Dog Puzzle




Introduction: Dog Puzzle

About: I'm a social-worker, working with 12 - 23 year-olds. I used to be a printer. In 2018 I opened a small makerspace ( in my house, where I have lasercutters, 3d-printers, Arduino's, Mindstorms and ot…

Dog puzzles are really great to keep the mind of your dog sharp. There are loads of puzzles on the market, but it is not really hard to make your own. A dog trainer told me that a few minutes playing with a puzzle takes more energy than running around for a much longer time.

It is still a good idea to also go for long walks with your dog, but this puzzle is also really fun to do together.

I've made this puzzle with stuff that was leftover from other projects. I used aluminum pipes, but it would work just as fine with plastic pipes or even cardboard. I just think the aluminium looks a little nicer.

The dog has to turn over the tumblers to get to the treats.

My dog really likes the puzzle.

Step 1: You Will Need


  • Some pipes
  • Some material for a base (I used some scrap oak)
  • Threaded rod
  • Two nuts
  • Cork
  • Dog treat


  • File
  • Drill press
  • Drill bits
  • Hole cutter
  • Metal saw
  • Knife

Step 2: The Base

Drill two holes in your base material. The holes must be just the right size for the tubes that you want to use for the risers.

Keep a little more than one foot between the two holes, so you can put a heavy tile or a package of printer paper on the base later on to heavy it down and make it more stable.

Sand or file off the sharp edges.

Step 3: The Risers

Cut off two pieces of tube to the height you want the risers to be. Mine are just over a foot (40 cm).

Make sure to sand or file all the edges and remove all metal splinters. You don't want something sharp in the mouth of your dog.

Drill a hole in the top of both risers. (1 cm / 1/2 inch from the top) The holes must be the size of the rod you want to use. (mine is 6 mm / 1/4 inch)

Cut your rod just longer than the distance between your two risers.

Step 4: The Tumblers

To create the tumblers, you just cut off some lengths of tubing. My lengths are between 12 - 25 cm (5 - 10 inch)

You drill a holes close to the middle. The further your hole is from the middle, the harder it will be for your dog to get to the treat.

Put a cork in the smaller half of the tube. If your tube has a different size, you might need to find something else to put in, like a plastic bottle top or something. I didn't have enough corks, so I cut them in pieces.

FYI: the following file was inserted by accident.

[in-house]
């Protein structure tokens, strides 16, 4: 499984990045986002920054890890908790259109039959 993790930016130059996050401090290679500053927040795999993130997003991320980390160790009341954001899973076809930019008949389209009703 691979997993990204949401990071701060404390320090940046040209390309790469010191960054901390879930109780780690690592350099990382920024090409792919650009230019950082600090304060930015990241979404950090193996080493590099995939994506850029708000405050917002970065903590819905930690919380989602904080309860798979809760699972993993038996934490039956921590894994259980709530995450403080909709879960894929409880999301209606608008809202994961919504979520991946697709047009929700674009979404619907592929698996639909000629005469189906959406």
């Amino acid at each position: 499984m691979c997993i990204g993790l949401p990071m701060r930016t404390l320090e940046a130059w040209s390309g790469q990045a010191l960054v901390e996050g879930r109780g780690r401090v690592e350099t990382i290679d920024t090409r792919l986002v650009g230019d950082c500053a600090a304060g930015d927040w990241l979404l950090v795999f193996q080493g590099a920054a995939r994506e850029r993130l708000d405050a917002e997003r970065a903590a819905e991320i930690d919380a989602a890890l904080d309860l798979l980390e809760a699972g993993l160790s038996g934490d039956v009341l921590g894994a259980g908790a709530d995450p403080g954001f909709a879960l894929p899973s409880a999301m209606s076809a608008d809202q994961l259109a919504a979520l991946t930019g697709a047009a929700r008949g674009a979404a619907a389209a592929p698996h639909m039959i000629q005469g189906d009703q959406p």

Step 5: Put It All Together

Now it is easy to put it all together.

Push the risers in het holes in the base.

Put the rod though the holes in the risers and the tumblers.

I only used nuts on one riser, so it is easy to change the tumblers for more difficult ones, when my dog has this one figured out. (the tumblers are harder to tumble when the hole is further from the middle of the tumbler)

Step 6: Start Playing

Put a dog treat in the tops of the tumblers. The cork makes sure that they don't fall through.

I weighted down the base to make sure that my dog didn't tip the puzzle over.

Now ask your dog to find the treats.

At first she managed to get the treats out with her tongue, so I pushed the corks deeper in the tumblers.

You always have to supervise your dog when she is playing with puzzles. Sometimes you might need to help your dog.

Have fun.

Animal Innovations Contest

Runner Up in the
Animal Innovations Contest

Leftovers Challenge

Participated in the
Leftovers Challenge

Be the First to Share


    • Big and Small Contest

      Big and Small Contest
    • For the Home Contest

      For the Home Contest
    • Game Design: Student Design Challenge

      Game Design: Student Design Challenge



    6 years ago

    While I like the idea of making a set with bottles (bigger capacity, I find another way to reuse/recycle), I have two German Shepherds... a plastic bottle with a treat in it doesn't last long against such large foes. But PVC or aluminum pipe sounds sturdy enough to force to dogs to actually solve the puzzle. Thank you for posting this!


    7 years ago

    I made one a while ago.
    used 3 little plastic bottles.
    so I van put more treats in them.
    the top of the bottle acts like a funnel.
    the going round motion prevent the treats to come out all at once.
    I just fill it up when I need to do something out of the house, and I can't take him with me.
    my dog just entertains himself with the puzzle toy.

    great thing to keep your dog from going bored.

    very nice instructible!


    Reply 7 years ago

    Hi T-ke,
    I thought I was original, but I also heard from a friend that he had seen a similar contraption with bottles, when I showed her mine.
    It is a good idea to use bottles or something so she can play longer with it. Luckily I made mine so I can change the tumblers very easy so I will for sure try the bottles.
    Thank you for your reply.
    Can you post a picture of your puzzle? to inspire others.


    Reply 7 years ago

    I'm in my cabin in the woods now, so I'm not able to post pictures of the one I made.
    here are some Internet pictures that inspired me to make one.


    Reply 7 years ago



    7 years ago

    Great. Now I have to go bust my hang glider.

    This is very clever, and it looks good, too! I never thought of making a puzzle for my dog, and here you are, still in time for Christmas!!


    Reply 7 years ago

    Just go to your local hang gliding school. They probably have some bend pipes somewhere. :)